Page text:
While a trip to a cemetery might not be on top of many people’s must-see places, there are times when it can be an interesting attraction. The famous cemetery in Paris, Pere Lachaise, is the resting place of many famous people who once lived here, including Jim Morrison, Oscar Wilde and Gertrude Stein. It’s also one of the world’s most visited cemeteries in the world.
Normally, I’m not a huge fan of cemeteries, but there is something about Père Lachaise that makes this a different experience. After all, this is probably the closest you will get to rub shoulders with so many famous (although dead) people in one place. With over 110 acres (44 hectares), it’s home to many famous grave sites.
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About Père Lachaise Cemetery
Dating back to 1804, this famous cemetery in Paris is home to 300,000 graves scattered over 44 hectares (9 acres). According to the city officials, this is the resting place of over 1,000,000 people. The cemetery takes its name from Father François d’Aix de La Chaise, who happened to be King Louis XIV’s confessor and lived nearby.
The famous necropolis feels like a large park with over 5,000 trees, vines and moss intertwined among the graves. Here you’ll find an outstanding collection of 19th-century sculptures ranging from simple to ornate and downright ostentatious. From Gothic graves, ancient mausoleums, burial chambers and elaborate statues, it’s almost like visiting an outdoor museum.
The creation of Pere Lachaise cemetery was an efficient solution. As other cemeteries in Paris reached capacity, there was a need for additional space to bury the dead. Before that, Parisians were buried in the quarters of the city they resided in during their life. This cemetery changed that concept.
The only criteria for being buried here was a residency in Paris, no matter where. It also became a resting place for people of all faiths and creeds and the first crematorium in France.
More than just a cemetery
It might be difficult to believe, but the officials struggled to convince people to choose Pere Lachaise as their final resting place. It was outside the city and on a hill, which made it unappealing to Parisians.
To entice them and add prestige to the newly created cemetery, authorities transferred the remains of French playwright Molière and the famous lovers, Abelard and Heloise, here in the early 19th century. From what we can see today, it worked like a charm.
The cultural importance
The most famous cemetery in Paris is home to many cultural icons. Some of the greatest minds, artists and talent have descended on Paris over the centuries. Thousands flock here each year to pay respects to their heroes and out of admiration for the legacies they left behind.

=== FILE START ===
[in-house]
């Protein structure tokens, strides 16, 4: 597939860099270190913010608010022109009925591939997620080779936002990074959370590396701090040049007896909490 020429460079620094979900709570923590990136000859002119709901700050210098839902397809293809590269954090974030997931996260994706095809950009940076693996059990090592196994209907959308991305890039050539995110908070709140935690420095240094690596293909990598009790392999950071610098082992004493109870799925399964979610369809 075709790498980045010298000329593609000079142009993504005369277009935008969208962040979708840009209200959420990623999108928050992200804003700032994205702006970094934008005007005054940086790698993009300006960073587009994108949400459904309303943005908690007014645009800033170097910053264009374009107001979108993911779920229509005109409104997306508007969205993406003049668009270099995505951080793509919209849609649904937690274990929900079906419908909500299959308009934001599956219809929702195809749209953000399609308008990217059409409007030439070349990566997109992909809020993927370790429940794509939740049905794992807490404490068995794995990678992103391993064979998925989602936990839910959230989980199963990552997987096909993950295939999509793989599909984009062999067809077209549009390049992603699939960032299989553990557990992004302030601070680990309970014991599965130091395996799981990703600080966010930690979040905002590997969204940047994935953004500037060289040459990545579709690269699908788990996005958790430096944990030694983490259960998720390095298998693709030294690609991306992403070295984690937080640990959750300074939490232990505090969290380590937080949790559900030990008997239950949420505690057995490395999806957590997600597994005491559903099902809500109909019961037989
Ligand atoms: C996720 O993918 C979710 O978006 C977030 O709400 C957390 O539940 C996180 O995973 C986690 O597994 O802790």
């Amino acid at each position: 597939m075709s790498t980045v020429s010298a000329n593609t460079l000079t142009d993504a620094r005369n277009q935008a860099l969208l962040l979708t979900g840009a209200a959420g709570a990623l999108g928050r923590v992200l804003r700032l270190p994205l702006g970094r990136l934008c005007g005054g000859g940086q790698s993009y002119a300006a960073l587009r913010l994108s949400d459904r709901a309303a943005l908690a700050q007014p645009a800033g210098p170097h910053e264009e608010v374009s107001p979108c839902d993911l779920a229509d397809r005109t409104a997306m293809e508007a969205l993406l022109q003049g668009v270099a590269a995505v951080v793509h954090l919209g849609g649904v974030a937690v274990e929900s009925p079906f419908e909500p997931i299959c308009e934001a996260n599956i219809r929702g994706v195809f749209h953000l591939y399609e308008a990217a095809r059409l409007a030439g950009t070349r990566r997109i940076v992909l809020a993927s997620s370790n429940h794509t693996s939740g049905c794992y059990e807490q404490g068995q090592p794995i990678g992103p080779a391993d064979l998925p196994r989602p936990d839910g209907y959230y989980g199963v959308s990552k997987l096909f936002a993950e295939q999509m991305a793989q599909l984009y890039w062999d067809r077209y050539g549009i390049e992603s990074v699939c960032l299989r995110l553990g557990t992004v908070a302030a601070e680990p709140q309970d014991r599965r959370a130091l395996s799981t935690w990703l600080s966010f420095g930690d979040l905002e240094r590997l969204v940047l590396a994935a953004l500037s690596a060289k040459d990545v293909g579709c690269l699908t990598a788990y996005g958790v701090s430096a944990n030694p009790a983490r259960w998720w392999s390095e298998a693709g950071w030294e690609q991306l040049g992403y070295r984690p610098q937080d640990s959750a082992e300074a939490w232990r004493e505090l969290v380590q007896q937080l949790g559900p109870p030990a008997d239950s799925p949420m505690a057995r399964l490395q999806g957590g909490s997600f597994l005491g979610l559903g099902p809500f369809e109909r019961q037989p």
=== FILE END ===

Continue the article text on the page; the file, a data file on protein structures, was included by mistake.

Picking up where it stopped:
Here you will find French writers, American musicians, Irish poets and other international artists. It’s a collection of famous characters that would make an impressive guest list at any party.
The cemetery feels like a park because it was designed as one by the architect Alexandre Théodore Brongniart. Inspired by the English gardens, Pere Lachaise was revolutionary in design with winding streets and directional signs of a cityscape.
Here you’ll find outstanding examples of 19th-century art and architecture as many families often hired architects and sculptors to design the tombs, graves and mausoleums. It’s no wonder some of these sculptures look like they came out of a museum or a private collection of art.
Famous people buried at Pere Lachaise cemetery
Many famous people buried at Pere Lachaise cemetery include musicians, poets, writers, actors, painters and other illustrious citizens. Paris always attracted the creative types, so many of them lived here at any point in time. For those buried here, death became just the beginning.
Some of the graves are so popular that the officials had to fence them off to protect them from visitors’ damage. Both Jim Morrison’s and Oscar Wilde’s graves are an example of this. Overly eager fans have caused significant damage to the graves over the years, and they are now protected from further damage. Everyone visiting the cemetery should be respectful of the graves and the people buried here.
While all the graves at the Pere Lachaise cemetery are interesting and artful, some attract more visitors than the rest. It probably has to do with who the graves belong to more than anything else. However, even those that are not recognizable today are often some of the most beautiful ones.
Abelard and Heloise